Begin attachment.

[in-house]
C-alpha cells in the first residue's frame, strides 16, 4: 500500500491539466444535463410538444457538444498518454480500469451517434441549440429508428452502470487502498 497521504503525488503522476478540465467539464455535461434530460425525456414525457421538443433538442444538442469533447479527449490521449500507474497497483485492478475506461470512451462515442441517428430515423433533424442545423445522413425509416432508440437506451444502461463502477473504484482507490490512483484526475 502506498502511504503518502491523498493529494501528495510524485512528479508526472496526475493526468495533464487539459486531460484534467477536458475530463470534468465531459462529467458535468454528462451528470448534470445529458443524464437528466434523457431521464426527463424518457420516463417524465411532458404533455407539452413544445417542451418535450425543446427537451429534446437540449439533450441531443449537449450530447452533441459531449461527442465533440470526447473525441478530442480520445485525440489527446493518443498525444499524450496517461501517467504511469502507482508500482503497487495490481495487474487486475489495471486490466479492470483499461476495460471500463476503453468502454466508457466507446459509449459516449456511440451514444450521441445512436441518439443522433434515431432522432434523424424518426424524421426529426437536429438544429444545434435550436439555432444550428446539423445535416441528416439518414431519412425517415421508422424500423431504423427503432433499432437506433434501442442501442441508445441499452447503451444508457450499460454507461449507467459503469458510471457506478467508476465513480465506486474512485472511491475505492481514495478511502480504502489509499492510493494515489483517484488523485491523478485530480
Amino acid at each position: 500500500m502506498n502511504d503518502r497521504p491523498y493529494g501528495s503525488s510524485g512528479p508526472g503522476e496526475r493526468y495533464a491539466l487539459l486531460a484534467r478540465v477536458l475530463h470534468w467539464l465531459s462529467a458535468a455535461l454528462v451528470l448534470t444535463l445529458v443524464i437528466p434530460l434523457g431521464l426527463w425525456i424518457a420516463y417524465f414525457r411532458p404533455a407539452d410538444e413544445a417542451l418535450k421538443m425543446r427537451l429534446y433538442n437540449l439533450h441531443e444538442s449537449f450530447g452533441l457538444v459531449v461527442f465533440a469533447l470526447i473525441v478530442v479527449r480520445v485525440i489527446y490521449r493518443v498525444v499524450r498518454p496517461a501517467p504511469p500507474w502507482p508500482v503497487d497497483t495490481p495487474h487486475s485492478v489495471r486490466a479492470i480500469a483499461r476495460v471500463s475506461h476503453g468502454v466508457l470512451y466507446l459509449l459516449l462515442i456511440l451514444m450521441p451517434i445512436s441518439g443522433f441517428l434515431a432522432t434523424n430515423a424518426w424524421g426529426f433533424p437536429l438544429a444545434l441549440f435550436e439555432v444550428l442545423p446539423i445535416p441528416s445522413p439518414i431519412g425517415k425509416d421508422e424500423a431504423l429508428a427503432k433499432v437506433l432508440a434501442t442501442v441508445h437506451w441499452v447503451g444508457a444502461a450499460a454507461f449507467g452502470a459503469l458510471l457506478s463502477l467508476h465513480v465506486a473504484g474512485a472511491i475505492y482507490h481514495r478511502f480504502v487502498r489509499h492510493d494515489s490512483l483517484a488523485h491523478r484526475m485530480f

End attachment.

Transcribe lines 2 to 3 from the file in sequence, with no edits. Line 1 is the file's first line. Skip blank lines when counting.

C-alpha cells in the first residue's frame, strides 16, 4: 500500500491539466444535463410538444457538444498518454480500469451517434441549440429508428452502470487502498 497521504503525488503522476478540465467539464455535461434530460425525456414525457421538443433538442444538442469533447479527449490521449500507474497497483485492478475506461470512451462515442441517428430515423433533424442545423445522413425509416432508440437506451444502461463502477473504484482507490490512483484526475 502506498502511504503518502491523498493529494501528495510524485512528479508526472496526475493526468495533464487539459486531460484534467477536458475530463470534468465531459462529467458535468454528462451528470448534470445529458443524464437528466434523457431521464426527463424518457420516463417524465411532458404533455407539452413544445417542451418535450425543446427537451429534446437540449439533450441531443449537449450530447452533441459531449461527442465533440470526447473525441478530442480520445485525440489527446493518443498525444499524450496517461501517467504511469502507482508500482503497487495490481495487474487486475489495471486490466479492470483499461476495460471500463476503453468502454466508457466507446459509449459516449456511440451514444450521441445512436441518439443522433434515431432522432434523424424518426424524421426529426437536429438544429444545434435550436439555432444550428446539423445535416441528416439518414431519412425517415421508422424500423431504423427503432433499432437506433434501442442501442441508445441499452447503451444508457450499460454507461449507467459503469458510471457506478467508476465513480465506486474512485472511491475505492481514495478511502480504502489509499492510493494515489483517484488523485491523478485530480
Amino acid at each position: 500500500m502506498n502511504d503518502r497521504p491523498y493529494g501528495s503525488s510524485g512528479p508526472g503522476e496526475r493526468y495533464a491539466l487539459l486531460a484534467r478540465v477536458l475530463h470534468w467539464l465531459s462529467a458535468a455535461l454528462v451528470l448534470t444535463l445529458v443524464i437528466p434530460l434523457g431521464l426527463w425525456i424518457a420516463y417524465f414525457r411532458p404533455a407539452d410538444e413544445a417542451l418535450k421538443m425543446r427537451l429534446y433538442n437540449l439533450h441531443e444538442s449537449f450530447g452533441l457538444v459531449v461527442f465533440a469533447l470526447i473525441v478530442v479527449r480520445v485525440i489527446y490521449r493518443v498525444v499524450r498518454p496517461a501517467p504511469p500507474w502507482p508500482v503497487d497497483t495490481p495487474h487486475s485492478v489495471r486490466a479492470i480500469a483499461r476495460v471500463s475506461h476503453g468502454v466508457l470512451y466507446l459509449l459516449l462515442i456511440l451514444m450521441p451517434i445512436s441518439g443522433f441517428l434515431a432522432t434523424n430515423a424518426w424524421g426529426f433533424p437536429l438544429a444545434l441549440f435550436e439555432v444550428l442545423p446539423i445535416p441528416s445522413p439518414i431519412g425517415k425509416d421508422e424500423a431504423l429508428a427503432k433499432v437506433l432508440a434501442t442501442v441508445h437506451w441499452v447503451g444508457a444502461a450499460a454507461f449507467g452502470a459503469l458510471l457506478s463502477l467508476h465513480v465506486a473504484g474512485a472511491i475505492y482507490h481514495r478511502f480504502v487502498r489509499h492510493d494515489s490512483l483517484a488523485h491523478r484526475m485530480f